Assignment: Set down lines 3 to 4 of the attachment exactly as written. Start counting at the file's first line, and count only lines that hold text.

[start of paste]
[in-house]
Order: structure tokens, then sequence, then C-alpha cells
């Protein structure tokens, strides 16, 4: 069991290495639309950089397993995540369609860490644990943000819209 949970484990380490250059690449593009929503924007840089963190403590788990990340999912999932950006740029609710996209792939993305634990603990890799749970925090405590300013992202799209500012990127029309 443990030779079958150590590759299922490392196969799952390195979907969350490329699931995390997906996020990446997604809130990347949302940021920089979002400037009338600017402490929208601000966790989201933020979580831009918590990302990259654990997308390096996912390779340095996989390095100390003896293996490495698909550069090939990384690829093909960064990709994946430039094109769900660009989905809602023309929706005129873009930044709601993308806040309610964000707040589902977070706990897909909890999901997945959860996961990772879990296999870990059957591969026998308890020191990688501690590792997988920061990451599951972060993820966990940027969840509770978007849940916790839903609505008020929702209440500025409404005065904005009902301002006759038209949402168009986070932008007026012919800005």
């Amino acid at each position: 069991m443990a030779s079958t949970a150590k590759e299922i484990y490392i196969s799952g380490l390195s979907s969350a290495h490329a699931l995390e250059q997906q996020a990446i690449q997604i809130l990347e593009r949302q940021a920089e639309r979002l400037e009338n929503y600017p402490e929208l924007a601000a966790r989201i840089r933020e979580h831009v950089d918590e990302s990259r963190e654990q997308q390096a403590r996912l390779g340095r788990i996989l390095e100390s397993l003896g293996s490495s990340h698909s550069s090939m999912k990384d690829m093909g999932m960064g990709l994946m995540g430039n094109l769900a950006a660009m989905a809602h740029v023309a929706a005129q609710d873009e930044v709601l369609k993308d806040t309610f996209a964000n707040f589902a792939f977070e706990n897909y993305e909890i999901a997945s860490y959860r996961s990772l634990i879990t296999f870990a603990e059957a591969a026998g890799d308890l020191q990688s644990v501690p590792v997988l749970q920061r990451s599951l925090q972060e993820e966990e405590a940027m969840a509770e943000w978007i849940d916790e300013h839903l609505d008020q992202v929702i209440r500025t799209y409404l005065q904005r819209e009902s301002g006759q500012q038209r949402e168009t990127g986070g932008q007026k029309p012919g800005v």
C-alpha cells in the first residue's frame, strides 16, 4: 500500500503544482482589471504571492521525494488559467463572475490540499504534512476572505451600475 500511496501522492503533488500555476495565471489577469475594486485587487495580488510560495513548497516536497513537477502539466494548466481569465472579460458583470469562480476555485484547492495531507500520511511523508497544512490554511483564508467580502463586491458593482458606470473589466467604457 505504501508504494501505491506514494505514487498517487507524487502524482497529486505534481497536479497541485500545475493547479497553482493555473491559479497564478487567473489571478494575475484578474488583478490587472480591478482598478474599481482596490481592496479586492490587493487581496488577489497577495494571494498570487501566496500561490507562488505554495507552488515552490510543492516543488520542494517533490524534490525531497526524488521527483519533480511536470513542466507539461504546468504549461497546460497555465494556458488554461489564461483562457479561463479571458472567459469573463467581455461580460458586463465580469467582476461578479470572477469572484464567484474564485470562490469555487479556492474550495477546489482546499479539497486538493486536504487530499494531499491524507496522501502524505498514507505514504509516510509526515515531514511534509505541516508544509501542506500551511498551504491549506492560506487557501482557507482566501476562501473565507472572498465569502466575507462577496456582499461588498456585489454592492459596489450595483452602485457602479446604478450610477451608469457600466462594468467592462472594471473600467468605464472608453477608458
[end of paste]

């Protein structure tokens, strides 16, 4: 069991290495639309950089397993995540369609860490644990943000819209 949970484990380490250059690449593009929503924007840089963190403590788990990340999912999932950006740029609710996209792939993305634990603990890799749970925090405590300013992202799209500012990127029309 443990030779079958150590590759299922490392196969799952390195979907969350490329699931995390997906996020990446997604809130990347949302940021920089979002400037009338600017402490929208601000966790989201933020979580831009918590990302990259654990997308390096996912390779340095996989390095100390003896293996490495698909550069090939990384690829093909960064990709994946430039094109769900660009989905809602023309929706005129873009930044709601993308806040309610964000707040589902977070706990897909909890999901997945959860996961990772879990296999870990059957591969026998308890020191990688501690590792997988920061990451599951972060993820966990940027969840509770978007849940916790839903609505008020929702209440500025409404005065904005009902301002006759038209949402168009986070932008007026012919800005």
């Amino acid at each position: 069991m443990a030779s079958t949970a150590k590759e299922i484990y490392i196969s799952g380490l390195s979907s969350a290495h490329a699931l995390e250059q997906q996020a990446i690449q997604i809130l990347e593009r949302q940021a920089e639309r979002l400037e009338n929503y600017p402490e929208l924007a601000a966790r989201i840089r933020e979580h831009v950089d918590e990302s990259r963190e654990q997308q390096a403590r996912l390779g340095r788990i996989l390095e100390s397993l003896g293996s490495s990340h698909s550069s090939m999912k990384d690829m093909g999932m960064g990709l994946m995540g430039n094109l769900a950006a660009m989905a809602h740029v023309a929706a005129q609710d873009e930044v709601l369609k993308d806040t309610f996209a964000n707040f589902a792939f977070e706990n897909y993305e909890i999901a997945s860490y959860r996961s990772l634990i879990t296999f870990a603990e059957a591969a026998g890799d308890l020191q990688s644990v501690p590792v997988l749970q920061r990451s599951l925090q972060e993820e966990e405590a940027m969840a509770e943000w978007i849940d916790e300013h839903l609505d008020q992202v929702i209440r500025t799209y409404l005065q904005r819209e009902s301002g006759q500012q038209r949402e168009t990127g986070g932008q007026k029309p012919g800005v």